Local metal legend Devin Townsend will be the main attraction when his eponymous hardcore group headlines the Showroom Cabaret on Saturday (August 14), but the headbangers in the crowd who get there early enough to see opening act Soulbender might recognize a few other well-respected noisemakers. The quintet features guitarist Michael Wilton from Queensríƒ¿che and vocalist Nick Pollack from My Sister's Machine, although the music on its self-titled release is a tad darker than either of those bands are noted for. "A lot of people are apparently comparing it to Alice in Chains and Tool," explains Wilton, on the line from his Seattle home. "It's a little more freeform [than Queensríƒ¿che], and it's not operatic. It's more kickin' with it, you know."
Guitarist Dave Groves, bassist Marten Van Keith, and drummer Wes Hallam are the other members of Soulbender. Wilton says he and Pollock have been trying to get the project off the ground for a while but that he's had to work on Soulbender in between Queensríƒ¿che duties. "So it's gonna be kinda like Maynard of Tool," he says, referring to vocalist Maynard James Keenan, who pulls double duty in Tool and A Perfect Circle. "I'll do a little tour here with one band and a little tour there with the other band."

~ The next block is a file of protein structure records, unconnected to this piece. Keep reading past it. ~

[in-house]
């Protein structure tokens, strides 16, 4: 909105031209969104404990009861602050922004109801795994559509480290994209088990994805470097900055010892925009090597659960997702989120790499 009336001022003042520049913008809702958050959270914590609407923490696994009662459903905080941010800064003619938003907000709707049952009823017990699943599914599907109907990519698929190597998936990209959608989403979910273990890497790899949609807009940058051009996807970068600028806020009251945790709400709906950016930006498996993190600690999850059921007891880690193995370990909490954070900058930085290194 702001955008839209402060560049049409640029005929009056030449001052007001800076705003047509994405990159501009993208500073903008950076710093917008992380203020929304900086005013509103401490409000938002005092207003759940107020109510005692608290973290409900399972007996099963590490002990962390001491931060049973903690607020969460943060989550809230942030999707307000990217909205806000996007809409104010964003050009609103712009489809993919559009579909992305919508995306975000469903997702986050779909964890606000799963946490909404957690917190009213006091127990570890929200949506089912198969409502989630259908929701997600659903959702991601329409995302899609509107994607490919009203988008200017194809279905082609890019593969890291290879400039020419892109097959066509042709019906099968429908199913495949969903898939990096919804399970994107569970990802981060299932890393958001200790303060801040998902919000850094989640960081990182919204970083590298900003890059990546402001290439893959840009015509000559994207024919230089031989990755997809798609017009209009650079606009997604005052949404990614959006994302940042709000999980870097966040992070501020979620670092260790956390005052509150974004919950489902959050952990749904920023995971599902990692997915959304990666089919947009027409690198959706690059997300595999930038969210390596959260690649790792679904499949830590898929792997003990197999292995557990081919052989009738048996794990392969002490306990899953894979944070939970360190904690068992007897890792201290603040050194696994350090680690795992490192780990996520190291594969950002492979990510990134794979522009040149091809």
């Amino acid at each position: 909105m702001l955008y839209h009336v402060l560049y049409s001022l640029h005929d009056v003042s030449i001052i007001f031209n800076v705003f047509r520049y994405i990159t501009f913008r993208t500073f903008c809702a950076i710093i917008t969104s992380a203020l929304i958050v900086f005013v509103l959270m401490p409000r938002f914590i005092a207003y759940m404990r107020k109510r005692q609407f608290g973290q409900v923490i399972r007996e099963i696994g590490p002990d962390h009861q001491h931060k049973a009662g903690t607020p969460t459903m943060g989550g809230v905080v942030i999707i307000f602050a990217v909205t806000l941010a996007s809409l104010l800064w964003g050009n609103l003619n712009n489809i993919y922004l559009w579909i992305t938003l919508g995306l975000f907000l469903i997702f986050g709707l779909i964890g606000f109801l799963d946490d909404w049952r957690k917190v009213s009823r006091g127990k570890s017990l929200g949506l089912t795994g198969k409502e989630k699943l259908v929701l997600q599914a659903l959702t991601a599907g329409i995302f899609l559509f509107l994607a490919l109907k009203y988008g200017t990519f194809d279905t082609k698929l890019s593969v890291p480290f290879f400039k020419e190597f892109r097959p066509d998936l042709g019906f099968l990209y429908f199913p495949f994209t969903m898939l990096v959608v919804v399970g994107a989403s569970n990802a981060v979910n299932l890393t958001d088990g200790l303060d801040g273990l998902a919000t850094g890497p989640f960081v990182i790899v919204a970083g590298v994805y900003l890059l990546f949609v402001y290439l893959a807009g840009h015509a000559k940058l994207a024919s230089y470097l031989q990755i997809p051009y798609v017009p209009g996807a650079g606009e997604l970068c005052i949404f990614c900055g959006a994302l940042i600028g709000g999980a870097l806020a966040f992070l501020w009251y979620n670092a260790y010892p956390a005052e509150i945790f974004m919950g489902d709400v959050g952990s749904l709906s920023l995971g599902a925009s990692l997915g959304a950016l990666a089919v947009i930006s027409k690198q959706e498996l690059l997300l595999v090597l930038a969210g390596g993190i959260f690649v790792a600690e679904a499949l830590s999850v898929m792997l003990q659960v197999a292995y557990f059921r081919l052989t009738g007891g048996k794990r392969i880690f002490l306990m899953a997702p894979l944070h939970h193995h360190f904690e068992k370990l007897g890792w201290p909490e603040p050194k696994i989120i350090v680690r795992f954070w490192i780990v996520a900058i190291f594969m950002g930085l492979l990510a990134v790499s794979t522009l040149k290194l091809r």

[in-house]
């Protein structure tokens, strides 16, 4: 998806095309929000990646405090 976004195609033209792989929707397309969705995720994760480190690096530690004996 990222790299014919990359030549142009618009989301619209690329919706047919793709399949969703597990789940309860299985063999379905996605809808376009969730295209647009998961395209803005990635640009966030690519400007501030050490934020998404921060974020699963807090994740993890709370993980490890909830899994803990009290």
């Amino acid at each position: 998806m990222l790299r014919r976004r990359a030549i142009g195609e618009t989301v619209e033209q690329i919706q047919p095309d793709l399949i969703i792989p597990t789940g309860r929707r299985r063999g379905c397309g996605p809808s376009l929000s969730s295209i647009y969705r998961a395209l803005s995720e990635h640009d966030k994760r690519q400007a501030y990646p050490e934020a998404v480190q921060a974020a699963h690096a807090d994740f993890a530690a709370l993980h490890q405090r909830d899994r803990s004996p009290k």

The Soulbender CD is available on Wilton's "pseudo record label", Licking Lava, but the group is shopping it to the majors, and the guitarist is confident one of them will bite. The quintet has only played three shows so far--all of them sellouts--but Wilton expects many more. "The band is willing and ready to tour," he explains, "and once we get a good marketing plan and get a bunch of people behind us, we certainly will. We've already had interest over in Europe, so..."
Even if those metal-crazed Europeans don't help Soulbender to take off big-time, Wilton always has that steady gig in Queensríƒ¿che to fall back on. The Seattle prog-metal outfit has been a popular draw ever since the late '80s, with albums like the multiplatinum Empire. Many diehard Queensríƒ¿che followers have been known to favour Empire's predecessor, the '88 concept album Operation: Mindcrime, which the group is performing in its entirety this fall, on a North American tour that hits the Commodore Ballroom October 7. "There'll be a few surprises in there as well," says Wilton, who cowrote much of Mindcrime with vocalist Geoff Tate and original guitarist Chris DeGarmo. "And then eventually, when we get off the road and have some time to write, we'll tackle the next album, which from a lyrical standpoint is going to be a continuation of Operation: Mindcrime."
That's right, all you concept-lovin' prog-rock freaks out there. Operation: Mindcrime II is on the horizon. Now, more than ever, we need dual leadí‚ driven tales of fortune hunters cast in shadowy plots to assassinate corrupt American leaders.